Due to the coronavirus pandemic, many Pride parades, events and other activities have unfortunately had to be cancelled.
Many members of the LGBT+ community are saddened and disappointed by these cancellations. Pride is not just an excuse for a great party (though it is a wonderful celebration of everything the community has achieved). It is a way for the community to connect and network. Many individuals access invaluable support during Pride month. Now, with the publicity of Pride parades waning, these individuals will find it much harder to find the information and support avenues they need.
Why is a virtual Pride important?
Pride month is invaluable to those who may be less visible, or marginalised within society. It gives likeminded people a chance to connect and share their stories. It promotes and publicises that there is support out there for those that need it. Charities such as Stonewall attend Pride events to reach out to the community and promote their services. This, of course, is much more difficult to do when everyone is forced to stay inside and physical events have been cancelled.
While nearly 500 Pride parades have been cancelled or postponed globally, many events have gone virtual. This means the LGBT+ community are able to celebrate digitally. But the fact of the matter is the support and wellbeing focus may be less prominent in many virtual events – with most choosing to provide entertainment instead (and rightly so – who doesn’t want to enjoy a fun event from the comfort of their own sofa?) That’s why charities and wellbeing advocates are working tirelessly to provide online support for the community during these difficult times. Community groups and individuals are organising online forums, chat groups and support networks to help ensure the digital LGBT+ community is supportive, welcoming and diverse.
One major advantage of a virtual Pride is its ability to connect people globally. For example, around 20 million people visit a Pride event in the US. These LGBT+ community members would normally not have the opportunity to celebrate side-by-side those of us here in the UK. Now, with virtual events, people from across the world can celebrate together. This includes countries that are less accepting of the LGBT+ community, where visibility and support is at its lowest. The community, in some ways, has the opportunity to be more united than ever before.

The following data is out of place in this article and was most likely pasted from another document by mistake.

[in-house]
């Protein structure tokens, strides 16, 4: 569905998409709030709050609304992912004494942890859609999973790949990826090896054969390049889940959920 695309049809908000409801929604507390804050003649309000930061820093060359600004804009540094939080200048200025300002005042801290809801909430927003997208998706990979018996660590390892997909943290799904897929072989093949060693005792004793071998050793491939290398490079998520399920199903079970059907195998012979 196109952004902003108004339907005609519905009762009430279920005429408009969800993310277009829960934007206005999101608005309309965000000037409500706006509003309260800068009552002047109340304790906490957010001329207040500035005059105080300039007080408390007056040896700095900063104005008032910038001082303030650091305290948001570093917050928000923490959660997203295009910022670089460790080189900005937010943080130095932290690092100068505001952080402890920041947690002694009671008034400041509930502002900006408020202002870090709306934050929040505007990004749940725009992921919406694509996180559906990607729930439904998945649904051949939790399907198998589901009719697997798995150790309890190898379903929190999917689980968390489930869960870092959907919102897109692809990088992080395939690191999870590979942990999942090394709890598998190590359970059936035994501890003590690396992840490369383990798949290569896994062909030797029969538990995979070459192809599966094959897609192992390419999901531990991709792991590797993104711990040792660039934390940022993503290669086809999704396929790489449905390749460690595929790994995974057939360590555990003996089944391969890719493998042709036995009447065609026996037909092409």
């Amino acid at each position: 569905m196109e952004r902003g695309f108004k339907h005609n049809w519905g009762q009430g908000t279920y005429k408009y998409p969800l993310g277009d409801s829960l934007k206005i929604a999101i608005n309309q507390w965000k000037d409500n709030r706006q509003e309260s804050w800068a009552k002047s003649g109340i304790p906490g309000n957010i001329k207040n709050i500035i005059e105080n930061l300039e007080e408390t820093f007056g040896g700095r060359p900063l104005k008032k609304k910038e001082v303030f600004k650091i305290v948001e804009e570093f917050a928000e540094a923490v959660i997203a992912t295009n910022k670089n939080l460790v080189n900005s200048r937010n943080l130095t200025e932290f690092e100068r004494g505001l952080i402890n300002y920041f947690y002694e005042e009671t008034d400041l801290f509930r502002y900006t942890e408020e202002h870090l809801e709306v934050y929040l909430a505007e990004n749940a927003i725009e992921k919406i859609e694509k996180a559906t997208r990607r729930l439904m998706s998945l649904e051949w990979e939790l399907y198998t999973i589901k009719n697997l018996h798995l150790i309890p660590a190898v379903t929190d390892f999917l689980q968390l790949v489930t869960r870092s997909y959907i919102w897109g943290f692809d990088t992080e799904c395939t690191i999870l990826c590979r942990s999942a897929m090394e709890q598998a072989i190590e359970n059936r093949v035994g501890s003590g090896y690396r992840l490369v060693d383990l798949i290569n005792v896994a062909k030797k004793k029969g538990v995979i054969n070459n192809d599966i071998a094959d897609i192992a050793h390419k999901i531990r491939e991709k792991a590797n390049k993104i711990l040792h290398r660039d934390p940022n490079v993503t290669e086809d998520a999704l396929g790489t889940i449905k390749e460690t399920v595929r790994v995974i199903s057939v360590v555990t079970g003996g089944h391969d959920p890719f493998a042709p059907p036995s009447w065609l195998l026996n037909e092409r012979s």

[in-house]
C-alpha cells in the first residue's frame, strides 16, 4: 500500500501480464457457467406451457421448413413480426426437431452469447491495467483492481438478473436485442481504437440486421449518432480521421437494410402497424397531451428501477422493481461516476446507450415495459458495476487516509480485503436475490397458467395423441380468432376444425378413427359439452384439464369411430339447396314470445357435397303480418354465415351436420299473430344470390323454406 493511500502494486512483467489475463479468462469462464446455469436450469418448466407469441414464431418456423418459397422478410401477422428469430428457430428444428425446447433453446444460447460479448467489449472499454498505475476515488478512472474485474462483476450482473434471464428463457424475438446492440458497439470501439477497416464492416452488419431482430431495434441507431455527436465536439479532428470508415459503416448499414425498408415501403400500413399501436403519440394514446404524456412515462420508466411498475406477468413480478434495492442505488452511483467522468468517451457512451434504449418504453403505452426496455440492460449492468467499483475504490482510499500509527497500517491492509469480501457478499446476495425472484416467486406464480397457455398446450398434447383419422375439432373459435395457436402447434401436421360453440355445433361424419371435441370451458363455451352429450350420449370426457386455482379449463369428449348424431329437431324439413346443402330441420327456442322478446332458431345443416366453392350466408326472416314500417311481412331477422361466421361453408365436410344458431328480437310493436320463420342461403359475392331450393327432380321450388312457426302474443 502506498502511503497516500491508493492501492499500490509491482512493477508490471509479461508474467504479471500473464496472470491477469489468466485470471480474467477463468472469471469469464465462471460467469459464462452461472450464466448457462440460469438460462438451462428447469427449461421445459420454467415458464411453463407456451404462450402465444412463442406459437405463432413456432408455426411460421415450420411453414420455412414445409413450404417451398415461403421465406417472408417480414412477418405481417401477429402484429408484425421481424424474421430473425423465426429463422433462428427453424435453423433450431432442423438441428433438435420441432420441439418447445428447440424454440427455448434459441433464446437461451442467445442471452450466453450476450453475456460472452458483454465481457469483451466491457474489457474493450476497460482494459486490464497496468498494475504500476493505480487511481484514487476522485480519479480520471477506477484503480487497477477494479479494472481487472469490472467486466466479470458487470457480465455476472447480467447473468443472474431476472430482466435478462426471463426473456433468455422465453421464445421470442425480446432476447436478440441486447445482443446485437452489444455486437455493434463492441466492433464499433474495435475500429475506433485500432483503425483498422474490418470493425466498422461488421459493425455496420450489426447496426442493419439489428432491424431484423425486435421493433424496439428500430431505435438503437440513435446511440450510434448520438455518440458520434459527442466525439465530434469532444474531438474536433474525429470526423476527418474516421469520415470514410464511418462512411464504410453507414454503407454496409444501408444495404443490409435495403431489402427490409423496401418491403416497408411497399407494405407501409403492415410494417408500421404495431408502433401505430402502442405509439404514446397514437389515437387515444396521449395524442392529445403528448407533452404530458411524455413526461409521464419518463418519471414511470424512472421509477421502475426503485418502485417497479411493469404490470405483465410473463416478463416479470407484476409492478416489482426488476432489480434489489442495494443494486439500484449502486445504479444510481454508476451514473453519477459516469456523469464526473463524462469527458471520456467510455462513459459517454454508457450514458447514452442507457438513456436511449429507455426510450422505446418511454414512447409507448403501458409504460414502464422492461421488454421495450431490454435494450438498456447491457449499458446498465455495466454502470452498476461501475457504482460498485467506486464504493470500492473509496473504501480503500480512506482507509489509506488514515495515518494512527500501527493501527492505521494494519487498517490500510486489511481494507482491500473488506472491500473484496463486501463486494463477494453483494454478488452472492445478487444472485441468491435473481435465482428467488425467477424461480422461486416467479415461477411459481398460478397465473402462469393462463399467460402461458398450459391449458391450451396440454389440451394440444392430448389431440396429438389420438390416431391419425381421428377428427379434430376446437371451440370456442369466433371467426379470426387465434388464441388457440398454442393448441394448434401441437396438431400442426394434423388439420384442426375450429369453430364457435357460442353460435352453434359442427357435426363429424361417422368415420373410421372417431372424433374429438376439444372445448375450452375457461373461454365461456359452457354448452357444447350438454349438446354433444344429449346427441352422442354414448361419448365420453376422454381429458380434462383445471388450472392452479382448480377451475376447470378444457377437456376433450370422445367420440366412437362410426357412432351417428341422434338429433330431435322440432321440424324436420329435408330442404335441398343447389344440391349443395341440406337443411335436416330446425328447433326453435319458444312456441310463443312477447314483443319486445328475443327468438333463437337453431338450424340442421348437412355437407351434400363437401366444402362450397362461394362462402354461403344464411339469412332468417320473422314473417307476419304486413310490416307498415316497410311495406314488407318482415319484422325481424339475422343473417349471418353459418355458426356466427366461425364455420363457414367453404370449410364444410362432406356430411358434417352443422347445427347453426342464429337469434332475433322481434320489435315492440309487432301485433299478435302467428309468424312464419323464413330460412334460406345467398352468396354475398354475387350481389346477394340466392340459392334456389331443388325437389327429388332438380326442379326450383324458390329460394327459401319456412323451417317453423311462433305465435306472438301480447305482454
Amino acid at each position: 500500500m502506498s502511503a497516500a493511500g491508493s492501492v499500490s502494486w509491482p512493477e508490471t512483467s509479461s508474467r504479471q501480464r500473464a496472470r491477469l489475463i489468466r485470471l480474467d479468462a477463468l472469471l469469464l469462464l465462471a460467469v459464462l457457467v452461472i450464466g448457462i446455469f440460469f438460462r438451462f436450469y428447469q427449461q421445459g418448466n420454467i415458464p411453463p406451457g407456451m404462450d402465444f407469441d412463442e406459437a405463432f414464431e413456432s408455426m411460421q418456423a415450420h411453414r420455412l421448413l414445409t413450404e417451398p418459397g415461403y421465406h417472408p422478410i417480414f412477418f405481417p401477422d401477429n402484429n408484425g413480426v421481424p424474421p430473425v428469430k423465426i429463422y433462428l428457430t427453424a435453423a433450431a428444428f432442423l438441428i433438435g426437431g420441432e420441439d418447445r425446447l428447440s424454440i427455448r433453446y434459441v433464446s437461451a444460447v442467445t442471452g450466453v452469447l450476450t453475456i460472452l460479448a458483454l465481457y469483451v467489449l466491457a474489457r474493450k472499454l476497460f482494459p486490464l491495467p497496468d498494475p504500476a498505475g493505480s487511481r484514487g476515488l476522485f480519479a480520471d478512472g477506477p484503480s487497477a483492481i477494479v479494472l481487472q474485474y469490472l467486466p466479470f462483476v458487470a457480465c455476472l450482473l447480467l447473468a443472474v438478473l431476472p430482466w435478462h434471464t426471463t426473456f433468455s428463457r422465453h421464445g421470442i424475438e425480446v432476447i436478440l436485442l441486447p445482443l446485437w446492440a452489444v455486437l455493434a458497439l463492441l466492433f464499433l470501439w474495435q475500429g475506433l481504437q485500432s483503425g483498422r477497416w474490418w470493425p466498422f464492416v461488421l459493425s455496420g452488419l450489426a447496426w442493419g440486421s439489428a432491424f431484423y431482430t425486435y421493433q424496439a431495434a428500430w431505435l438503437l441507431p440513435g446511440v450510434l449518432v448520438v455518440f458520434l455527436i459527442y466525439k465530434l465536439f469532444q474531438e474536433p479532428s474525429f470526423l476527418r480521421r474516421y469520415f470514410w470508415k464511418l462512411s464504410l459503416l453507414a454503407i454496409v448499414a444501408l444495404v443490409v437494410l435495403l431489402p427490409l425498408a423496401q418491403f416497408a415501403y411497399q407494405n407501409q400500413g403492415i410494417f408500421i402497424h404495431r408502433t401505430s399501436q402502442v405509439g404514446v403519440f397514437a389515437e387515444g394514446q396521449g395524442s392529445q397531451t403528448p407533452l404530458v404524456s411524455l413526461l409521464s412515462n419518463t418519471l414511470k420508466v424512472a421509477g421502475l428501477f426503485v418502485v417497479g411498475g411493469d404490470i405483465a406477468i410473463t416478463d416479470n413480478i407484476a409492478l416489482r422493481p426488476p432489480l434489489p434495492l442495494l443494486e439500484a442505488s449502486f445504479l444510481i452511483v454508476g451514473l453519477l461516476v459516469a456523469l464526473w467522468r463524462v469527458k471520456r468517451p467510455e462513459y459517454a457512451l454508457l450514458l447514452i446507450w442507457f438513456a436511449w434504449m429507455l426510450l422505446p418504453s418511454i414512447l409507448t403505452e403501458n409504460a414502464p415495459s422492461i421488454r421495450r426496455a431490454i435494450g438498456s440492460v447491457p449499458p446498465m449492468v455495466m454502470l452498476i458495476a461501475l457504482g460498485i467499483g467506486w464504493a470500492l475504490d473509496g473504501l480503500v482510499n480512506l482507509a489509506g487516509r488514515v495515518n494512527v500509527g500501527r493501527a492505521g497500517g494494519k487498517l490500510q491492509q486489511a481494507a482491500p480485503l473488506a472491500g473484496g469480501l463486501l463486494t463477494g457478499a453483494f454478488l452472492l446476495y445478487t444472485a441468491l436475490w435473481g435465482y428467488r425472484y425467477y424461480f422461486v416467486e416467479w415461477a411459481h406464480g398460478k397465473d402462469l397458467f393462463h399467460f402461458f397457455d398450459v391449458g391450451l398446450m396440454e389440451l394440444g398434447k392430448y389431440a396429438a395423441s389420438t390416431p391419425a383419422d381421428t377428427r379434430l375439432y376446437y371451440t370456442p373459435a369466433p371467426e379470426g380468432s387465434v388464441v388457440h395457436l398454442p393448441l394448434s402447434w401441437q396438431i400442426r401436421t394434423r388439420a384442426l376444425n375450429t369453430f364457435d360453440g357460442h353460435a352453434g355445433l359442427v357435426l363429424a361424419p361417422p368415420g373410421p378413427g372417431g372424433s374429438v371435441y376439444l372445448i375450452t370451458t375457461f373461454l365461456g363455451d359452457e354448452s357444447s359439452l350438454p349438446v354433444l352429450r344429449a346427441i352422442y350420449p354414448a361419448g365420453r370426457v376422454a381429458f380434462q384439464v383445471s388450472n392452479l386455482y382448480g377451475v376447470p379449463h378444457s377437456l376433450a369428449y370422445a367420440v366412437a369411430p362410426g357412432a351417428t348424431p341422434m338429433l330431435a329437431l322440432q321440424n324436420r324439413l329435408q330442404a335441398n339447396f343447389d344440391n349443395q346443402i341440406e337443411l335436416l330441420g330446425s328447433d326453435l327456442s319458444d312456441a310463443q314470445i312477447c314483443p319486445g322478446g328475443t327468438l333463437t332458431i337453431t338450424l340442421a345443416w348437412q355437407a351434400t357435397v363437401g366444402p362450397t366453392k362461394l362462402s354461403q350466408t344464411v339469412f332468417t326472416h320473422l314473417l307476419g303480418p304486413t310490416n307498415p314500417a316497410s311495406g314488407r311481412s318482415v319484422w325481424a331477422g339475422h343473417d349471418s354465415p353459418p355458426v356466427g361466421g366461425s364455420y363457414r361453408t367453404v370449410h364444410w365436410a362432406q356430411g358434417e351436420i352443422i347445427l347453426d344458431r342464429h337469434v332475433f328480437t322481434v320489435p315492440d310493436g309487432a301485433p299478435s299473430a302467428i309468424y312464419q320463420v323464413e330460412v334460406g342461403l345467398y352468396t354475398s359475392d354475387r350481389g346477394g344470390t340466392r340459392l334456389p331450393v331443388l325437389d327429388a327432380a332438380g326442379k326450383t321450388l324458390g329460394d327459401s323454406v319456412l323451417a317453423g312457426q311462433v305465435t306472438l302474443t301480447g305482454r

What is a virtual Pride?
It’s a chance for the LGBT+ community to spend time around other like minded people, and celebrate how far the community has come in recent years. There is still a long way to go until there is total acceptance and equality, but Pride provides an important opportunity to showcase this message of love and diversity. It’s a way to increase visibility of perhaps marginalised groups, and show that everyone has the right to be themselves. There is support and acceptance out there for everyone, and Pride beautifully demonstrates that.
These key messages are being demonstrated through virtual events, including guest speakers, performances and online community chats. Celebrity guests and local famous faces are also getting involved in many virtual events.
Why is We Are Wellbeing getting involved?
We understand people are dependent on the services and support provided and promoted during Pride. Some individuals’ wellbeing may suffer as a result of so many Pride cancellations, and we want to show our support for the community by offering wellbeing advice, tips and resources.
We are not trying to be a replacement Pride. It’s simply not possible for us to recreate the atmosphere of a physical event, and we’re not going to try. Instead, we’re going to place the focus on what we do best: supporting one another’s wellbeing. Throughout We Are Wellbeing’s Pride celebration day, we’ll be encouraging the community to engage and connect with our content. Prioritising wellbeing is more important now than ever, and we’ll be giving the community the tools they need to effectively manage their wellbeing and help to look after one another.
Will you be joining us?
Throughout the day we’ll be sharing videos from people within the LGBT+ community, and those who have been touched by their stories. We’re celebrating positivity and asking individuals how they look after their own wellbeing and what support they’ve found helpful.
We’ll also be sharing advice pieces, articles and resources focussing on LGBT+ mental health and wellbeing. It’s more important than ever to share key resources and signpost people to additional support.
Together, we can get through lockdown and see the LGBT+ community thrive.